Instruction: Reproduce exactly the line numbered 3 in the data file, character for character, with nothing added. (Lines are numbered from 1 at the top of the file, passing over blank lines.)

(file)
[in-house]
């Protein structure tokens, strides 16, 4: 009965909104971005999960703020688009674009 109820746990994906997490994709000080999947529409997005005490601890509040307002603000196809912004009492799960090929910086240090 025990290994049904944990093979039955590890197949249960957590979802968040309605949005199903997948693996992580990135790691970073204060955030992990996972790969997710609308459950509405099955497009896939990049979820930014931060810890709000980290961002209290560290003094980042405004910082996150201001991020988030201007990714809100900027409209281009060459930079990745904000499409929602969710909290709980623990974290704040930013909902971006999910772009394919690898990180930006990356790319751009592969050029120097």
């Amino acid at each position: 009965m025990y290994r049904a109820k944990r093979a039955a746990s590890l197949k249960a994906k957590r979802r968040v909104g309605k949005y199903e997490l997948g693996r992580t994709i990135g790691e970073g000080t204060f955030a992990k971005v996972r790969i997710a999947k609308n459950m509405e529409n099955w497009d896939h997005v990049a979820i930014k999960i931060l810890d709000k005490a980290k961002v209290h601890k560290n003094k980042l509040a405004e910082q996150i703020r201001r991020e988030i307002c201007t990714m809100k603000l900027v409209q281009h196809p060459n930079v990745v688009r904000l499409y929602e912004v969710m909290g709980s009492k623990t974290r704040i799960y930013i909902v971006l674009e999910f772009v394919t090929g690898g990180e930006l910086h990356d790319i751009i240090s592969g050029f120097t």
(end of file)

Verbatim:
């Amino acid at each position: 009965m025990y290994r049904a109820k944990r093979a039955a746990s590890l197949k249960a994906k957590r979802r968040v909104g309605k949005y199903e997490l997948g693996r992580t994709i990135g790691e970073g000080t204060f955030a992990k971005v996972r790969i997710a999947k609308n459950m509405e529409n099955w497009d896939h997005v990049a979820i930014k999960i931060l810890d709000k005490a980290k961002v209290h601890k560290n003094k980042l509040a405004e910082q996150i703020r201001r991020e988030i307002c201007t990714m809100k603000l900027v409209q281009h196809p060459n930079v990745v688009r904000l499409y929602e912004v969710m909290g709980s009492k623990t974290r704040i799960y930013i909902v971006l674009e999910f772009v394919t090929g690898g990180e930006l910086h990356d790319i751009i240090s592969g050029f120097t």